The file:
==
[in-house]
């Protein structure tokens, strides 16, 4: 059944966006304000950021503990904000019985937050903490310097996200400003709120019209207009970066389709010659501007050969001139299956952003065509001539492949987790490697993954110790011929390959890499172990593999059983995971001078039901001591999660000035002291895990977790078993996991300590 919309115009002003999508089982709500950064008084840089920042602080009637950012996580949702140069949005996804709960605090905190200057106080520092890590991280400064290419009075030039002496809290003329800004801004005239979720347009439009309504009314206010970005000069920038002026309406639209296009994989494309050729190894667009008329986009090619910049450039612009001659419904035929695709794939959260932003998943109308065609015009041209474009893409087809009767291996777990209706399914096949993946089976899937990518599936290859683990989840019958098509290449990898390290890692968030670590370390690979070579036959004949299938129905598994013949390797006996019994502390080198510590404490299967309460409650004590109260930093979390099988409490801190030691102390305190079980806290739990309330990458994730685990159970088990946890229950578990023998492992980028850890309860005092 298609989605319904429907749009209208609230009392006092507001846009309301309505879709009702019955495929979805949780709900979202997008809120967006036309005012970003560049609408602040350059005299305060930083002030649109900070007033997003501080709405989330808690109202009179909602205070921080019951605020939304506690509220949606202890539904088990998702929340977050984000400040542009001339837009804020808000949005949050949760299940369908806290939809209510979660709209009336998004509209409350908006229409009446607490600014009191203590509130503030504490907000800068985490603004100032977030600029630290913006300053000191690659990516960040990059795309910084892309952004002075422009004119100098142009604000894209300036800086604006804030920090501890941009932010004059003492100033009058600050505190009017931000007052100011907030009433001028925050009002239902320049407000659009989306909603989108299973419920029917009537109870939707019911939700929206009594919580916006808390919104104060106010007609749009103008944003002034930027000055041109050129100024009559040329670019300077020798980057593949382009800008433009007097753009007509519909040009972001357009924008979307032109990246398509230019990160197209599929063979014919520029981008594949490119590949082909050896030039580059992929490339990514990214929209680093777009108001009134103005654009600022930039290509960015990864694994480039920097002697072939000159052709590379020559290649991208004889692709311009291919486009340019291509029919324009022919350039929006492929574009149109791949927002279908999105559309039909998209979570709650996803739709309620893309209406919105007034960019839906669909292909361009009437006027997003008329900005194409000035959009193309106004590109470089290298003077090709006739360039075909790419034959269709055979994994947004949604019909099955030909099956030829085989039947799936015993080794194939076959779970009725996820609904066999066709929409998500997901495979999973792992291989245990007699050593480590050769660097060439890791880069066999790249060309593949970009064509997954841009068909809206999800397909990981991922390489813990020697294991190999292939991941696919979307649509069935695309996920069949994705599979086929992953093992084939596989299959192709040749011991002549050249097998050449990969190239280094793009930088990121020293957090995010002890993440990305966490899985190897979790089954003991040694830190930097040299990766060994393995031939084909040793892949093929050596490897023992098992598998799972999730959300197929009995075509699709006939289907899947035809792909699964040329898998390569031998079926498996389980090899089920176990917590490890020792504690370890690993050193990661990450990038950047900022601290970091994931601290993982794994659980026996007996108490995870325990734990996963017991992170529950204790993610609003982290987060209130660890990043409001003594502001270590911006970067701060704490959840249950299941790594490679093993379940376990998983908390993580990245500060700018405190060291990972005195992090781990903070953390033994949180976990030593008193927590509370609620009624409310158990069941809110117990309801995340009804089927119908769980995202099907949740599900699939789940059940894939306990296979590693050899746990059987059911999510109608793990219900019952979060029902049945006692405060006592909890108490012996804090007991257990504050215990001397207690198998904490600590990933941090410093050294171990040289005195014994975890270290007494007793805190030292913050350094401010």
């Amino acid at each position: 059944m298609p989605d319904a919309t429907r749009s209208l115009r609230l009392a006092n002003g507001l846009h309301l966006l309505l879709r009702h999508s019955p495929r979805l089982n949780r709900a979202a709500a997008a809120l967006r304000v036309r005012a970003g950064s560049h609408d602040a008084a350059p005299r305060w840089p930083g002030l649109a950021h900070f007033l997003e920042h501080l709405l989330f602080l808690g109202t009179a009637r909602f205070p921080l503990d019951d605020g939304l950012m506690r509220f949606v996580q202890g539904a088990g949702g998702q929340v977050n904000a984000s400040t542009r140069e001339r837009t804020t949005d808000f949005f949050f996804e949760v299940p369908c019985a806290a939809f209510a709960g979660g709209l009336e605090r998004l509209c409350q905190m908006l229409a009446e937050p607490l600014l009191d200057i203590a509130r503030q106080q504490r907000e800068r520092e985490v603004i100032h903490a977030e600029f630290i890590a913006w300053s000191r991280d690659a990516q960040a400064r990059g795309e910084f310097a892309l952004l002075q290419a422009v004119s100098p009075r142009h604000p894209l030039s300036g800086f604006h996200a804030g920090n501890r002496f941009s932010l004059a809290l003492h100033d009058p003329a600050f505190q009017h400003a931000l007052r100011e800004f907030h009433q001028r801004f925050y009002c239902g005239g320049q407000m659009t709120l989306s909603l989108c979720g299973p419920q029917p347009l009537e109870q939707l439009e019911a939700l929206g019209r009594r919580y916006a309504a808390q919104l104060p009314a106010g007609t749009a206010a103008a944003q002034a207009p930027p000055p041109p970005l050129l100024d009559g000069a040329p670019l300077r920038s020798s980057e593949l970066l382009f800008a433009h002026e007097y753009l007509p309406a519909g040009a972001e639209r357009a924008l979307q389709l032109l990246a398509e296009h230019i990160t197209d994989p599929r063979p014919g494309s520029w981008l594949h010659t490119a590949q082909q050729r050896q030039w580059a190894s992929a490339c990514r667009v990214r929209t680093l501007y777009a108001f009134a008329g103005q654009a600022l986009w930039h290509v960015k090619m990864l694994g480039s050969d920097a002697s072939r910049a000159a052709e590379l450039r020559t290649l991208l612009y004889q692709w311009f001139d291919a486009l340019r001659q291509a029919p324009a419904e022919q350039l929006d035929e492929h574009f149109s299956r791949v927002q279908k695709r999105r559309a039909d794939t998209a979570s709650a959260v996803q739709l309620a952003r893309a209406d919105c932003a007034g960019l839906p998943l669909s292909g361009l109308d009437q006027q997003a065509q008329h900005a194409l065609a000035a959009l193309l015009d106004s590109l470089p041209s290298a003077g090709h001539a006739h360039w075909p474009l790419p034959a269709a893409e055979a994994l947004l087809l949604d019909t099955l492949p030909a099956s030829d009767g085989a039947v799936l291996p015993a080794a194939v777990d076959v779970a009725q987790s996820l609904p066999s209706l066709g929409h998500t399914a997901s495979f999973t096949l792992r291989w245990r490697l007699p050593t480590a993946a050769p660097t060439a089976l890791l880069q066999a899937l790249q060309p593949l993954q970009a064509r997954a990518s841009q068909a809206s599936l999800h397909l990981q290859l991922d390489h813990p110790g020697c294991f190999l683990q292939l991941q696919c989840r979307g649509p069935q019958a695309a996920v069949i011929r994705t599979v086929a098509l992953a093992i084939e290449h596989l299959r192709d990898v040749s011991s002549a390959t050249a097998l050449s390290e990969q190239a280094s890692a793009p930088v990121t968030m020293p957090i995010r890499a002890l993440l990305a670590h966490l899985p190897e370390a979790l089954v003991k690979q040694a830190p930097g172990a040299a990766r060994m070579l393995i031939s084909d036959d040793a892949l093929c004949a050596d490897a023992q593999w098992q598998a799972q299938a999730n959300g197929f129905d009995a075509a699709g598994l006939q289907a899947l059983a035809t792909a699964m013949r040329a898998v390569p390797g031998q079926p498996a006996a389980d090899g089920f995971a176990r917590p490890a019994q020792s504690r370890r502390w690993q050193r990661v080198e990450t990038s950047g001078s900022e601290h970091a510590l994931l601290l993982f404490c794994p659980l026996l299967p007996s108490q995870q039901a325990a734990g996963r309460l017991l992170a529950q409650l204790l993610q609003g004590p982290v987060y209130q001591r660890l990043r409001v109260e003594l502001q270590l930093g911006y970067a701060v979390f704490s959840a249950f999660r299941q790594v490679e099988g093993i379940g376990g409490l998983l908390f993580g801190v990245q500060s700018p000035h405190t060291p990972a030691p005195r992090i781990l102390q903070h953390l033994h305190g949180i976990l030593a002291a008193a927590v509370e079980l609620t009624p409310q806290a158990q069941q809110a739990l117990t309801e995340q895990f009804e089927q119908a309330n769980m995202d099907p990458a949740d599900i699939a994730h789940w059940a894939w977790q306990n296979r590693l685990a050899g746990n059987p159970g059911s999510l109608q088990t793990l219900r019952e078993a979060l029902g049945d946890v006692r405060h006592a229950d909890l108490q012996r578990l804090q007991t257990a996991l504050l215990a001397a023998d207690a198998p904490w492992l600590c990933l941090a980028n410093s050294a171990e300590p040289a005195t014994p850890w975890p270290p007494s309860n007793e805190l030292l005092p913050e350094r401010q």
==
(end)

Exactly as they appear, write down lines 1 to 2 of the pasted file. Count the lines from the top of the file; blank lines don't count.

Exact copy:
[in-house]
């Protein structure tokens, strides 16, 4: 059944966006304000950021503990904000019985937050903490310097996200400003709120019209207009970066389709010659501007050969001139299956952003065509001539492949987790490697993954110790011929390959890499172990593999059983995971001078039901001591999660000035002291895990977790078993996991300590 919309115009002003999508089982709500950064008084840089920042602080009637950012996580949702140069949005996804709960605090905190200057106080520092890590991280400064290419009075030039002496809290003329800004801004005239979720347009439009309504009314206010970005000069920038002026309406639209296009994989494309050729190894667009008329986009090619910049450039612009001659419904035929695709794939959260932003998943109308065609015009041209474009893409087809009767291996777990209706399914096949993946089976899937990518599936290859683990989840019958098509290449990898390290890692968030670590370390690979070579036959004949299938129905598994013949390797006996019994502390080198510590404490299967309460409650004590109260930093979390099988409490801190030691102390305190079980806290739990309330990458994730685990159970088990946890229950578990023998492992980028850890309860005092 298609989605319904429907749009209208609230009392006092507001846009309301309505879709009702019955495929979805949780709900979202997008809120967006036309005012970003560049609408602040350059005299305060930083002030649109900070007033997003501080709405989330808690109202009179909602205070921080019951605020939304506690509220949606202890539904088990998702929340977050984000400040542009001339837009804020808000949005949050949760299940369908806290939809209510979660709209009336998004509209409350908006229409009446607490600014009191203590509130503030504490907000800068985490603004100032977030600029630290913006300053000191690659990516960040990059795309910084892309952004002075422009004119100098142009604000894209300036800086604006804030920090501890941009932010004059003492100033009058600050505190009017931000007052100011907030009433001028925050009002239902320049407000659009989306909603989108299973419920029917009537109870939707019911939700929206009594919580916006808390919104104060106010007609749009103008944003002034930027000055041109050129100024009559040329670019300077020798980057593949382009800008433009007097753009007509519909040009972001357009924008979307032109990246398509230019990160197209599929063979014919520029981008594949490119590949082909050896030039580059992929490339990514990214929209680093777009108001009134103005654009600022930039290509960015990864694994480039920097002697072939000159052709590379020559290649991208004889692709311009291919486009340019291509029919324009022919350039929006492929574009149109791949927002279908999105559309039909998209979570709650996803739709309620893309209406919105007034960019839906669909292909361009009437006027997003008329900005194409000035959009193309106004590109470089290298003077090709006739360039075909790419034959269709055979994994947004949604019909099955030909099956030829085989039947799936015993080794194939076959779970009725996820609904066999066709929409998500997901495979999973792992291989245990007699050593480590050769660097060439890791880069066999790249060309593949970009064509997954841009068909809206999800397909990981991922390489813990020697294991190999292939991941696919979307649509069935695309996920069949994705599979086929992953093992084939596989299959192709040749011991002549050249097998050449990969190239280094793009930088990121020293957090995010002890993440990305966490899985190897979790089954003991040694830190930097040299990766060994393995031939084909040793892949093929050596490897023992098992598998799972999730959300197929009995075509699709006939289907899947035809792909699964040329898998390569031998079926498996389980090899089920176990917590490890020792504690370890690993050193990661990450990038950047900022601290970091994931601290993982794994659980026996007996108490995870325990734990996963017991992170529950204790993610609003982290987060209130660890990043409001003594502001270590911006970067701060704490959840249950299941790594490679093993379940376990998983908390993580990245500060700018405190060291990972005195992090781990903070953390033994949180976990030593008193927590509370609620009624409310158990069941809110117990309801995340009804089927119908769980995202099907949740599900699939789940059940894939306990296979590693050899746990059987059911999510109608793990219900019952979060029902049945006692405060006592909890108490012996804090007991257990504050215990001397207690198998904490600590990933941090410093050294171990040289005195014994975890270290007494007793805190030292913050350094401010």